We all love stories. We’re born with the innate talent for telling them, we listen to them intently before we go to sleep from a young age and we learn who we are through them. We connect through stories.
Storytelling has always been a way for brands to communicate with their audiences. As time goes by and technology evolves the art of brand storytelling needs to change. Micro-storytelling allows content to be short and concise, focusing on what is truly important, connecting with the audience directly through stories.
What is micro-storytelling?
Micro-storytelling does not rely on one big idea, rather it shares smaller ideas that may be on offshoot of the general brand message. The micro-storytelling approach leaves room for communications to feed into a wide range of subjects, rather than pursuing a rigid, inflexible emphasis on a single topic or theme.
According to Tricia Nichols, Estee Lauder’s VP of global consumer marketing and engagement, “It’s smaller, more frequent narratives that will deepen connections and create bonds with people.”
The idea of micro-storytelling is nothing new. Cave paintings are the perfect example of someone trying to communicate a complex storyline in a quick, easy-to-understand format. Creative writers have been embracing “flash” fiction as a way to hone their skills and be more efficient with their narrative structure and language. But the one thing that’s done the most to bring the art of micro-storytelling to the forefront is the internet.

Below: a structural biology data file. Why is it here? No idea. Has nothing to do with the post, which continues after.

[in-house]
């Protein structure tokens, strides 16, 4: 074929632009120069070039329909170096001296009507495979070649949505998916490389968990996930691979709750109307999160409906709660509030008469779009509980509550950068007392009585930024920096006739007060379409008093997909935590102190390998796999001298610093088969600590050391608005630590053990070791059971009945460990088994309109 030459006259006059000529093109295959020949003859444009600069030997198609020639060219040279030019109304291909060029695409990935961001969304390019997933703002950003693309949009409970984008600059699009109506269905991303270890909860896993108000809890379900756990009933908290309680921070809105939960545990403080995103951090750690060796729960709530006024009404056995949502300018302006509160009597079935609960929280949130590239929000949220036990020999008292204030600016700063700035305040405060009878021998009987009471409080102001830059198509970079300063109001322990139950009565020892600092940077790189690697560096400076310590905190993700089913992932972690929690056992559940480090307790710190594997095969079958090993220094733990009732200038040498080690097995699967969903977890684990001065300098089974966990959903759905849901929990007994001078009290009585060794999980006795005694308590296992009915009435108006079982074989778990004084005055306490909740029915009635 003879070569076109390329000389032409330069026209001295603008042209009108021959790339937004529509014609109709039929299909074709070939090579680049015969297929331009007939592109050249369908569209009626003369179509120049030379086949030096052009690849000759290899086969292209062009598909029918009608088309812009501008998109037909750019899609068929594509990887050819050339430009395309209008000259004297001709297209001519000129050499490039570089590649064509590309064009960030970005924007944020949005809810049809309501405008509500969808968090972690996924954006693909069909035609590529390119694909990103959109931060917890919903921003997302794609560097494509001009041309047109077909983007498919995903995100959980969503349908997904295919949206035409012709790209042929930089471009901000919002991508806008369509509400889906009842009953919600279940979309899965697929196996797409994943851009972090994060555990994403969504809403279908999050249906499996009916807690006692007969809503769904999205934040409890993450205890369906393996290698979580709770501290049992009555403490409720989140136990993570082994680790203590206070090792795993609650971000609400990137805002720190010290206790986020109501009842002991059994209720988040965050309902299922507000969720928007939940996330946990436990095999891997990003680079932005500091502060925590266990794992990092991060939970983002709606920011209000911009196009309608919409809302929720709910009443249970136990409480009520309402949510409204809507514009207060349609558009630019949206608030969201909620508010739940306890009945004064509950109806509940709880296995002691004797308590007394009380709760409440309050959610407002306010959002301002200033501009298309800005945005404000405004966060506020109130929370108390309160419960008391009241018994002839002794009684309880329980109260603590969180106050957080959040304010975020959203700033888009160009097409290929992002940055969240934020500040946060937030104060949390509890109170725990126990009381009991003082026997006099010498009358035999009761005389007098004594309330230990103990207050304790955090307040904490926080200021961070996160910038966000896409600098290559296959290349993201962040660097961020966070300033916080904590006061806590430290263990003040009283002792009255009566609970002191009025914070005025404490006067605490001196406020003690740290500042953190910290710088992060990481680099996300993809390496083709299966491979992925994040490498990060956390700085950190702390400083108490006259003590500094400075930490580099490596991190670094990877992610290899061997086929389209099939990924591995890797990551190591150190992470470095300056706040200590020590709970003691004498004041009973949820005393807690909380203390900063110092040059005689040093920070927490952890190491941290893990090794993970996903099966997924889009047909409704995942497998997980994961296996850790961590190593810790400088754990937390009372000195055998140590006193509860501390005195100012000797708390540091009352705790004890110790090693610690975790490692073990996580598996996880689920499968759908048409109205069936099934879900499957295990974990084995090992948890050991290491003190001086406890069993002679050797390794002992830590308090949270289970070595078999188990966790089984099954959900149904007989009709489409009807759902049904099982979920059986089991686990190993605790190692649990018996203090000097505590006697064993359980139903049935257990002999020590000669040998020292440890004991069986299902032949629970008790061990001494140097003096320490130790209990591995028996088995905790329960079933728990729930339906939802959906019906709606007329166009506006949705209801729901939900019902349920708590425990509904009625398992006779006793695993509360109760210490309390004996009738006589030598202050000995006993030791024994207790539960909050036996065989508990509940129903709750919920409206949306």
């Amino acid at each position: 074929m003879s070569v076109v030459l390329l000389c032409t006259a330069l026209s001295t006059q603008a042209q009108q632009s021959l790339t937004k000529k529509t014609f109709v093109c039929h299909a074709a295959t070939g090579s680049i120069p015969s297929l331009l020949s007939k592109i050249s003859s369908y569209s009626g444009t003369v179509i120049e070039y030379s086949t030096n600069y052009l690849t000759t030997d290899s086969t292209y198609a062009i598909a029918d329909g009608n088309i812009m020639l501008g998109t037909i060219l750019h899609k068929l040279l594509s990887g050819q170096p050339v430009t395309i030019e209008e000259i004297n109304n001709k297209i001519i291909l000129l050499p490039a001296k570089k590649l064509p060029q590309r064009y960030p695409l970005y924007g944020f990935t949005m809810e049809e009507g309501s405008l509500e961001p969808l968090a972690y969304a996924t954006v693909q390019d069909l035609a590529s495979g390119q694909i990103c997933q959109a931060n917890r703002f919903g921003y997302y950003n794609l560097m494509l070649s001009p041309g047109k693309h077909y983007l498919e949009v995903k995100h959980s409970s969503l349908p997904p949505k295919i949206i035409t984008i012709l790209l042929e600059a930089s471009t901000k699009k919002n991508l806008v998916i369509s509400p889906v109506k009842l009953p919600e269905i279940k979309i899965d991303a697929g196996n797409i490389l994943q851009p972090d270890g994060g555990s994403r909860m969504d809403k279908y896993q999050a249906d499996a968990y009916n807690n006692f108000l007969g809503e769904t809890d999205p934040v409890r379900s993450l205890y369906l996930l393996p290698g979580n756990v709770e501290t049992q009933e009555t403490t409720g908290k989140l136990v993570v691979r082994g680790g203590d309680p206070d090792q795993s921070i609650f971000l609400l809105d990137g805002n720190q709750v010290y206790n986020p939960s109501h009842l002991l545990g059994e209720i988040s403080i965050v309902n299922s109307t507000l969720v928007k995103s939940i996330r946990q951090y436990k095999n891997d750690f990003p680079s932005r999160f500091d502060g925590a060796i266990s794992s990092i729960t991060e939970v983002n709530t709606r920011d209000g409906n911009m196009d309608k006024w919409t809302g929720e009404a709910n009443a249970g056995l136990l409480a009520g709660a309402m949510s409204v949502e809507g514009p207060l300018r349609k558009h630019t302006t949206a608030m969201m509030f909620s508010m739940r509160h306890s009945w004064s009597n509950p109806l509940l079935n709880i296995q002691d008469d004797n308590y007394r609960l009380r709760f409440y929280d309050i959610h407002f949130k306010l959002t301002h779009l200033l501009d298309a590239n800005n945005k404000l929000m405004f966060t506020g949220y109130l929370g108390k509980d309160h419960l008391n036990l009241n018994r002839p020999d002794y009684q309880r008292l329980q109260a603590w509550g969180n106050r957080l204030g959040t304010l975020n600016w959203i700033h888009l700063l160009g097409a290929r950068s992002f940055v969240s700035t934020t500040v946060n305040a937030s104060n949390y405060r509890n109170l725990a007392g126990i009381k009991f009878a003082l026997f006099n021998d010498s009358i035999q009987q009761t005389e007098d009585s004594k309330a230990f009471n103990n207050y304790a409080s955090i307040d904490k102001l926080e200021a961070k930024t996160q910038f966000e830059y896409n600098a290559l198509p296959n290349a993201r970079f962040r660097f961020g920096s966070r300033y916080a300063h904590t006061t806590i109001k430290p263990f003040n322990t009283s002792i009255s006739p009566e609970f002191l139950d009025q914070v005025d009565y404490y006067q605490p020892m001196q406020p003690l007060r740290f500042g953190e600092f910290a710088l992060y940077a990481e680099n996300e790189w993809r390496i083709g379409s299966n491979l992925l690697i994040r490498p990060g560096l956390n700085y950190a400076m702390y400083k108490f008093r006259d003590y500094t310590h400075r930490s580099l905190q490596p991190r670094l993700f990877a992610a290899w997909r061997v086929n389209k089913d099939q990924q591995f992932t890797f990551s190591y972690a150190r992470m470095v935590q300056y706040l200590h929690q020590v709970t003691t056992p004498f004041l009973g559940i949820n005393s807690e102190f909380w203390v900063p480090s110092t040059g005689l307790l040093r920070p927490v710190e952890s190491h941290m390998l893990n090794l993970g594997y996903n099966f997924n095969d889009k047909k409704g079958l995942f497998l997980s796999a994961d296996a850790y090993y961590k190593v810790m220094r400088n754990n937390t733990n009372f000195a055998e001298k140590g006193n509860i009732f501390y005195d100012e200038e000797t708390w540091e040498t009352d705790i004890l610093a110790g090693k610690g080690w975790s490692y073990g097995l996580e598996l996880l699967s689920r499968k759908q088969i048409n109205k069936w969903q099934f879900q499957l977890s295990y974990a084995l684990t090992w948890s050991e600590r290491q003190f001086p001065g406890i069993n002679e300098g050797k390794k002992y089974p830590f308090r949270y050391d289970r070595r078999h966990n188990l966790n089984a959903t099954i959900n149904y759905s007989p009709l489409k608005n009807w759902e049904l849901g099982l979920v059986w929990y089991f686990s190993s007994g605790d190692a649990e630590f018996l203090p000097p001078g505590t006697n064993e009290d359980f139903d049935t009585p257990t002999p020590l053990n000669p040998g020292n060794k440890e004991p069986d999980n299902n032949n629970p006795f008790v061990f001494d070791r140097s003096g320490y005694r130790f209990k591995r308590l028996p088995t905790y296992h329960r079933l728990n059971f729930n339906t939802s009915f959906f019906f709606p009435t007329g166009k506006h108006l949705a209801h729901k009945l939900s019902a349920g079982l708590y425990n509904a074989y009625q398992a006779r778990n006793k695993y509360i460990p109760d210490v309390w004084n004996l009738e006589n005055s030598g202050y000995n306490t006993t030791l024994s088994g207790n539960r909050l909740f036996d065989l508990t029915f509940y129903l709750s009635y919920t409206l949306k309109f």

Micro-storytelling in action
The king of micro-storytelling is Twitter. At first the site was attacked for the limited amount of characters it gave users to share their thoughts and opinions, but this self-imposed limitation was actually the primary reason it became so popular. Twitter reduced the amount of effort it took to share your thoughts and stay informed even more.
With the shortening or our attention spans and the sheer amount of information that we are being asked to consume each day, micro-storytelling only gains momentum. With that in mind, whether you’re tweeting, blogging, sending press releases or email newsletters, or any other form of public-facing messaging, these tips will help you to tighten up your story so that you have a better chance of getting your micro-story to resonate.
Make every word count.
Delete any word that doesn’t actively contribute to the message you’re trying to deliver. Delete redundant modifiers, use contractions where appropriate, use shorter, simpler words and always use the active instead of the passive voice.
Take advantage of the Zeigarnik effect
People are hardwired to want to complete what they start. In 1927, Russian psychologist Dr Z
eigarnik discovered that the brain feels uncomfortable when left with a cliff-hanger. By leaving out the conclusion, you are not only shortening your message, you are encouraging your audience to engage with your brand.
Every word should serve to clarify, not obscure. While it may be tempting to use the latest business buzzwords to make your message sound hip and relevant they actually end up confusing your audience.
Leave out key facts
By leaving out key facts, you engage the reader in the storytelling process by asking them to fill in the blanks using their own experience.
This grabs your audience’s attention, making them feel part of the story. This ensures that your micro-story resonants with them and increases the chance of them returning to your brand time and time again.
Here at All Good Tales, we believe that storytelling can help your business succeed. We’ve worked with the likes of Ancestry.com, Failte Ireland and DAA to help them tell their story. We’d love to help you with a free consultation. You can call Gaye on (01) 254 1845 to organise yours today. Alternatively, you can get in touch here.